Pucón in Chile seemed to us like a clone of Banff in Canada. It’s very beautiful and very touristy. I think that winter is a more mellow time to visit, which suited us just fine.
We have been wanting to do some ski touring for a while and hoped to break our ‘volcano curse’ by tackling Volcán Villarrica. Every time we have visited a volcano on this trip, things haven’t gone as planned.
We arrived in Pucón to rain and clouds, found the only shop in town that offers ski touring on the volcano, and booked a trip for the next day. We woke up at the crack of dawn to totally clear skies. The volcano looked so beautiful and ominous smoking in the early morning light. Lucky for us, the conditions were almost perfect for attempting the summit.
And so we climbed… and climbed… and climbed. It may have been slightly ambitious for my first ski touring attempt. Going straight up was fine, but turning on the steep slopes was a bit of a debacle for me. It requires almost doing the side splits, then bringing one long loosely attached ski over to meet the other. Very tricky for the flexibility challenged!
I’m not sure how long it took to reach the summit, but they estimate about 4-5hrs. By the time we got there, the wind had really picked up, and we were being blasted by ice and snow. It was pretty amazing being at the top of an active volcano, looking down into it’s smoking crater, only once copping a face full of gas. From the top we could see the snow capped Volcán Lanín, which marks the border between Chile and Argentina.
Finally, the moment I had been waiting for! There had been a dusting of snow overnight, so I was pretty keen to start the ski down. I clicked into my skis, hit the slope and then tried to make my first turn. Then things got weird… I could barely communicate with my skis. I felt and looked (confirmed by Mark), like I was back on the bunny slopes. I was falling on almost every turn. The touring bindings I was using allowed for a lot of movement, which is not what I’m used to at all. I felt completely unstable and out of control. Soon my confidence was shot. I even had to walk part of the way down.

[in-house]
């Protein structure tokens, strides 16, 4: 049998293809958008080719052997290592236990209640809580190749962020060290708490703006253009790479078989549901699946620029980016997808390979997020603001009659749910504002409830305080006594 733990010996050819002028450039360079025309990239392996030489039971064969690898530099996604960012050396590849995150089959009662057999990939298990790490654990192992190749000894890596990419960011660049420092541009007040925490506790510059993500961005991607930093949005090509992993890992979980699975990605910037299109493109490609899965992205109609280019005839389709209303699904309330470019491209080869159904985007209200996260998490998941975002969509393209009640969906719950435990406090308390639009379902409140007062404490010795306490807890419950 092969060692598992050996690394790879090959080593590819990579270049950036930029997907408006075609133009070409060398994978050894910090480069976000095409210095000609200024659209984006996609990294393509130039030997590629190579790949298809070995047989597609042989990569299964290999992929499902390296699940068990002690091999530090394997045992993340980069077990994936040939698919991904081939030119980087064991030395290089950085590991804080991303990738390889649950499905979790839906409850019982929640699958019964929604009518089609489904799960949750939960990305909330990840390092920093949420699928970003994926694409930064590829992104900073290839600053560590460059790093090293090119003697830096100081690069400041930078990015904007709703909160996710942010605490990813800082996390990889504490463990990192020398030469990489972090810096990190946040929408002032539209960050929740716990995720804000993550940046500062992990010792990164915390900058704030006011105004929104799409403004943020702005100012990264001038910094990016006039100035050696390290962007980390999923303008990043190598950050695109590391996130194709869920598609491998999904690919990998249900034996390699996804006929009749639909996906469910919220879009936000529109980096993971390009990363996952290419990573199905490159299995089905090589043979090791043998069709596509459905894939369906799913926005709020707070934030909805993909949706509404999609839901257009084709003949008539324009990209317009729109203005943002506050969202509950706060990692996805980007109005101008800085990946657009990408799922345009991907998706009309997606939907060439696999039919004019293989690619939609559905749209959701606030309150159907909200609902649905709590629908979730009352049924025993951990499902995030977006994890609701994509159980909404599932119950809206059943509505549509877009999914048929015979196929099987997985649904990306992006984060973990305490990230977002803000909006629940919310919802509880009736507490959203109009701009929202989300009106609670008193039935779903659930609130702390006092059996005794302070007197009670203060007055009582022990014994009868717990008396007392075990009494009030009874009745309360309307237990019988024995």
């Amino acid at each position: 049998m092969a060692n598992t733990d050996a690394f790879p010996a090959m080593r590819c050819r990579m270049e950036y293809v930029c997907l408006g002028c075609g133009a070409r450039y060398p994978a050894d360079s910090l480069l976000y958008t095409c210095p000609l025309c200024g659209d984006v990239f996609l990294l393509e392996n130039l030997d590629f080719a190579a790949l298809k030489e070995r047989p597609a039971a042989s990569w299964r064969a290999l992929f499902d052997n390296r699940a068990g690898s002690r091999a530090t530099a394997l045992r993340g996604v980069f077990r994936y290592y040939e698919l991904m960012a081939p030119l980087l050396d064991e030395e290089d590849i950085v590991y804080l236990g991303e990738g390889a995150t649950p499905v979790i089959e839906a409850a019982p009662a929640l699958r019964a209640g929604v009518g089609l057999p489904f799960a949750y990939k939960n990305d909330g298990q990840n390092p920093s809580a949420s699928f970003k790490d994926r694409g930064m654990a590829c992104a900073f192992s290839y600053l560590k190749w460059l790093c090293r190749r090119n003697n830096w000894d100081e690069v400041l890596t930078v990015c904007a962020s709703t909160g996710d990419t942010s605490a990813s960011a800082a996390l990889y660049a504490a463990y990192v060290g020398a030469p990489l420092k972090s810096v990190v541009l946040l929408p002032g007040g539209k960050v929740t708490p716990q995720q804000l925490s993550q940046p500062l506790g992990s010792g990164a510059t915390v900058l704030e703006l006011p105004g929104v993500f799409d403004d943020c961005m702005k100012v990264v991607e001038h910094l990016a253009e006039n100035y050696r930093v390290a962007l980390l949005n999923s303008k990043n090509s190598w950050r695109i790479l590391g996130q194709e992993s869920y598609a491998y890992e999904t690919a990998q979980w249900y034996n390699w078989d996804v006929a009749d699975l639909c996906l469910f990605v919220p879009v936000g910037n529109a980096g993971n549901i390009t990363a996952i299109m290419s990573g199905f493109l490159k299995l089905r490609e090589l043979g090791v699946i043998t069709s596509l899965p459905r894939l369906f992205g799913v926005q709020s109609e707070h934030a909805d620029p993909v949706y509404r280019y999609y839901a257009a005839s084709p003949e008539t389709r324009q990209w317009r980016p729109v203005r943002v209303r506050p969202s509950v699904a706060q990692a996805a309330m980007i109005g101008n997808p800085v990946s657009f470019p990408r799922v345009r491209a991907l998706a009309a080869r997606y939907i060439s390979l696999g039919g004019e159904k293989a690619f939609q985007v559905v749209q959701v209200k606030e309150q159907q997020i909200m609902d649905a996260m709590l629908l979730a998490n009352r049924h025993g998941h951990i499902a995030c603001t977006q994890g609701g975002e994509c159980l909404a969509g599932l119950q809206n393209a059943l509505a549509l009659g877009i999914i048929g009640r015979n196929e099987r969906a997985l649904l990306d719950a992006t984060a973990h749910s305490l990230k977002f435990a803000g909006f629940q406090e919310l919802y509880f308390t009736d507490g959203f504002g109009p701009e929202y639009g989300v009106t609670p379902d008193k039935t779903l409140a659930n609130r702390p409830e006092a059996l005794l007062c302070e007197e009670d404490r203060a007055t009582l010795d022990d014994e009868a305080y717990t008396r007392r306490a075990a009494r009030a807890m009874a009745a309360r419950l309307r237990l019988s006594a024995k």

At least this guy got some fresh tracks…
We celebrated at the end of the day with the guides and the rest of the crew, over some rooftop beers and this spectacular view. I’m sure my poor guide was breathing a few deep sighs of relief.
At first I was just thankful to have made it down without any broken bones. But after a while that wore off, and I was just annoyed. The terrain wasn’t any more difficult than what i’m used to, and worst of all, the volcano curse lives on.
Soaking in the hot springs at Los Pozones was the perfect cure for my aching ego and tired muscles.
The next day, we leisurely made our way towards the Argentine border. Saying our farewells to the smoking Volcán Villarrica, still visible from the quiet backroads.
This pretty campsite in the woods was home for our last night in Chile… but we’ll be back, real soon! This country is absolutely blowing our minds.
Posted from: Bariloche, Argentina.